We are pleased to announce the launch of the REBELLION APP. Currently this is for the iPhone only and is available from the iTunes store. Just search for REBELLION FESTIVALS or go to: http://tinyurl.com/ku3jsok

Currently you will be able to get NEWS UPDATES, check the STAGE TIMES, look at PHOTO GALLERIES from this year as it happens and past years and check where you are on the VENUE MAP. It’s early days in the quest to bring you all the essential information to your mobile phone. We welcome your feedback and depending on the uptake of this years version we’ll look to develop it for next year with more functionality on the Stage Times, A-Z of artists, Planner etc and hopefully make it available on other platforms too. In the meantime - download and let us know what you think and what you want for the future. Big thanks to JAGER for helping us get mobile.

Inspired by punk and especially The Clash, performance poet and songwriter Attila the Stockbroker did his first gig at Bush Fair Playbarn in Harlow on 8 Sept 1980.

Since then he’s done about 2,800 more in 24 countries - at venues ranging from the Glastonbury Festival (every year since 1983) and countless other music and literature festivals in the UK, Europe, America, Canada, Australia and New Zealand to freezing punk squats in Germany to the Law Society and the Oxford Union and a hotel basement in Stalinist Albania. He’s released 6 books of poems and over 20 CDs/LPs, formerly with people like Unwins, Bloodaxe and Cherry Red Records, latterly via his own global cottage industry, Roundhead. (No cavalier attitudes!) Utterly self-motivated. He’s sometimes on the radio and TV. And all over the internet. He’s loud, radical, lyrical, reflective, will make you roar with laughter as well as seethe with anger and 2010 saw his 30th anniversary tour. As you get older you mellow out, allegedly. Attila hasn’t. He’s just released his new album ‘Bankers & Looters…..” ‘There’s no such thing as society So steal and cheat and loot Just one thing to remember – Make sure you wear a suit!’ And he’s just written a song called Prince Harry’s Knob. Although it isn’t actually about the royal appendage, it’s about people who read the Sun and believe it. ‘Whether he’s ranting a poem or bashing out a song, there is something magnificent about Attila in full flight’ (Ian McMillan, BBC Radio 4) ALMOST ACOUSTIC – FRIDAY POETRY STAGE – Check for details www.attilathestockbroker.com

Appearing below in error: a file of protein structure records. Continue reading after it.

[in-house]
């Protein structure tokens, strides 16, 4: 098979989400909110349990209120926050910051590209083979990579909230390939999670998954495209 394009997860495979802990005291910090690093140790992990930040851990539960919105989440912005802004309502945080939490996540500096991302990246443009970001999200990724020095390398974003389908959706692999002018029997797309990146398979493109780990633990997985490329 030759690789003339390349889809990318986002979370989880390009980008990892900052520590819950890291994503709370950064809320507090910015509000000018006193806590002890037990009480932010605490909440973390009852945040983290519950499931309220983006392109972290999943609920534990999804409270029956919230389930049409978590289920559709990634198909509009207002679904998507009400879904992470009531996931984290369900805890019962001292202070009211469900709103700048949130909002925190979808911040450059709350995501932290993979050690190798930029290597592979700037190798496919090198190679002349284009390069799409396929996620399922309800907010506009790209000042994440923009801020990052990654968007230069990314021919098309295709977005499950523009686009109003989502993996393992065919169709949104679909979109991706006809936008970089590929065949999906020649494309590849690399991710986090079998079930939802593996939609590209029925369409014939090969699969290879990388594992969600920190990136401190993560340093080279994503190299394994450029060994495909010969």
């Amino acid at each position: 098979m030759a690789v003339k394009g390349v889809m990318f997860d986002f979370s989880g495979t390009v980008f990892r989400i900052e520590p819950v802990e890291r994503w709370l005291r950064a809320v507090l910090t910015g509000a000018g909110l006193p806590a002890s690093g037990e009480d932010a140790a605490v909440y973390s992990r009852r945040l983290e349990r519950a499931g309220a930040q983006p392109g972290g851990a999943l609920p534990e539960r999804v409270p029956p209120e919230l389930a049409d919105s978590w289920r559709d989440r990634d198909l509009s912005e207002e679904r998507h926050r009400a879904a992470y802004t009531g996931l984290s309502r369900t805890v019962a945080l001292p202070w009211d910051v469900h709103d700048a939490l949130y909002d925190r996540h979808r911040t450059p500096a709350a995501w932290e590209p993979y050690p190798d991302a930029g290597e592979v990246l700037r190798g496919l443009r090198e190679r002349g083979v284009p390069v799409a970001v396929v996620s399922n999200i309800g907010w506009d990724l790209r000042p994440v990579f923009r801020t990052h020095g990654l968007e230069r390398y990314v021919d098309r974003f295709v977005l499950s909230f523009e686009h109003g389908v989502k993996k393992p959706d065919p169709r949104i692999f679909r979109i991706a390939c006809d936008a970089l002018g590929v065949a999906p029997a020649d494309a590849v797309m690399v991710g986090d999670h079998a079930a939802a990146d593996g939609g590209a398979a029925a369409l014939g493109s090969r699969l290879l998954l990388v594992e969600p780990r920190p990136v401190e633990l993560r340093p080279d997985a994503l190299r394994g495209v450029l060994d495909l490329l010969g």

Since forming